Job profile: What’s it like to work in agricultural PR?

If communication is your forte, then keeping farmers and the industry up to date on the latest news about products and services could be an interesting route into agriculture.

It is a creative position that rolls the remits of project manager, journalist and marketer into one.

Farmers Weekly asked agricultural public relations manager Sophie Wilesmith to explain what the job is like.

See also: How experience outside farming improves your agricultural career

Name Sophie Wilesmith

Job title PR and marketing account manager

Company Pinstone Communications

Age 30

Sum up your job in a sentence or two

Pinstone Communications is an agricultural PR and marketing communications agency, working for agri-businesses with products and services for farmers.

It is a really diverse job and can be like being a project manager, a journalist and a marketer rolled into one.

My job is typically making sure growers and producers are updated about the most progressive developments to enable them to make informed decisions.

What sort of things does this involve day-to-day?

One day I could be on a farm interviewing a grower, the next I could be speaking to farming press about a creative idea for an article, managing design work or a digital media campaign, writing an editorial feature, running a press conference or launching a website.

What do you most enjoy about your job?

Working with some really interesting people in a constantly evolving industry. It’s the people that I meet and communicate with on a daily basis that make this job great, plus I work with a really dynamic team.

I also really enjoy writing.

What’s the downside?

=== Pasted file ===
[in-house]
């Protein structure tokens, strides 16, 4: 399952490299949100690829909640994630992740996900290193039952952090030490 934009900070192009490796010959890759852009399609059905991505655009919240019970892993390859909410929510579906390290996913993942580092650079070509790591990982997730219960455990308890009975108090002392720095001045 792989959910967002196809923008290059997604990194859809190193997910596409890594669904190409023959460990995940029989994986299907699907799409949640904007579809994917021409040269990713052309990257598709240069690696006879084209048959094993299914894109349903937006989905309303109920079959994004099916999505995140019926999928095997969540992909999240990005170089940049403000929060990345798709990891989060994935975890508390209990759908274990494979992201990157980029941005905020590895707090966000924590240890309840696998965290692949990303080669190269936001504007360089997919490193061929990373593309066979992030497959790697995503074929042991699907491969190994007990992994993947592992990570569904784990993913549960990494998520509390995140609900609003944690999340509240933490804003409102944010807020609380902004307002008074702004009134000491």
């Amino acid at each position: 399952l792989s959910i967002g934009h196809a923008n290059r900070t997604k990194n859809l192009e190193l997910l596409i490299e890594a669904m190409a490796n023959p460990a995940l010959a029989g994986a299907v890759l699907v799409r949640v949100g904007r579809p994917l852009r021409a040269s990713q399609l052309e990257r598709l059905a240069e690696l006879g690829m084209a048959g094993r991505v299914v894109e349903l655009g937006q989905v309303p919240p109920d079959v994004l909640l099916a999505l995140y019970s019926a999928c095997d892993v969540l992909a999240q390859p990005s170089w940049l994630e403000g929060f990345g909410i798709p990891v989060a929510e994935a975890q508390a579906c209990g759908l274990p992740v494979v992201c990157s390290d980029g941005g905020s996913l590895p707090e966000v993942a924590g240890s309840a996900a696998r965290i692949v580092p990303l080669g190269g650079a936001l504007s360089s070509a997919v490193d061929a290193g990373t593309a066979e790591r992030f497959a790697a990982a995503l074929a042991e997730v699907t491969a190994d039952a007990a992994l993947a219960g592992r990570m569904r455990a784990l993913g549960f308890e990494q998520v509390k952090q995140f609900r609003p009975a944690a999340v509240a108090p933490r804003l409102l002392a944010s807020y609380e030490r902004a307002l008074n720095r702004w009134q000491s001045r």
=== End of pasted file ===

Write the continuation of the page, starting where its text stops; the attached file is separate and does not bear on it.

Often you have to put in the hours to get the best results.

What percentage of your job is office-based?

About 60-70%

What skills and qualifications are essential to do the job?

Good communications, a huge appetite to learn, and versatility.

You’re working with a number of different businesses on a daily basis so you have to be adaptable and a good listener.

For me I’d say creativity is up there – being able to think outside the box and not being afraid of getting it wrong.

A genuine interest in farming is essential.

A degree is good, but experience and a farming background also helps. I had no formal farming qualification before starting and I had to learn a lot very quickly.

What experience did you have before starting?

Previously, I was a marketing manager at a soft fruit farm in Herefordshire. Working for a small or medium-sized business means mucking in and you end up getting involved with many elements in the business, which is great experience.

I have a degree in English literature which helps with writing and communications.

I have also completed a professional marketing qualification with the Chartered Institute of Marketing.

Other than this, I had no farming/agricultural qualifications or background.

What other careers did you consider?

Horticulturalist, journalist, and teacher.

What tips/advice would you give to someone wanting a similar role?

Throw yourself in the deep end to get as much experience and knowledge as possible.

Don’t be afraid to make mistakes.

Always treat people respectfully.

Where would you see yourself in five years’ time?

Directing some really bold PR and marketing campaigns with a passionate team and continuing to do a lot more writing.

Give us an idea of the salary a new starter might expect

Starting salaries are from £18,000-£25,000 depending on experience.

We also qualify for a bonus linked to overall business performance.

Salary potential beyond that rises significantly with experience.

Finish this sentence: A career in agriculture…

… guarantees you will be working with some of the most interesting and pioneering people, in an increasingly diverse industry that plays a critical role in our economy and our society.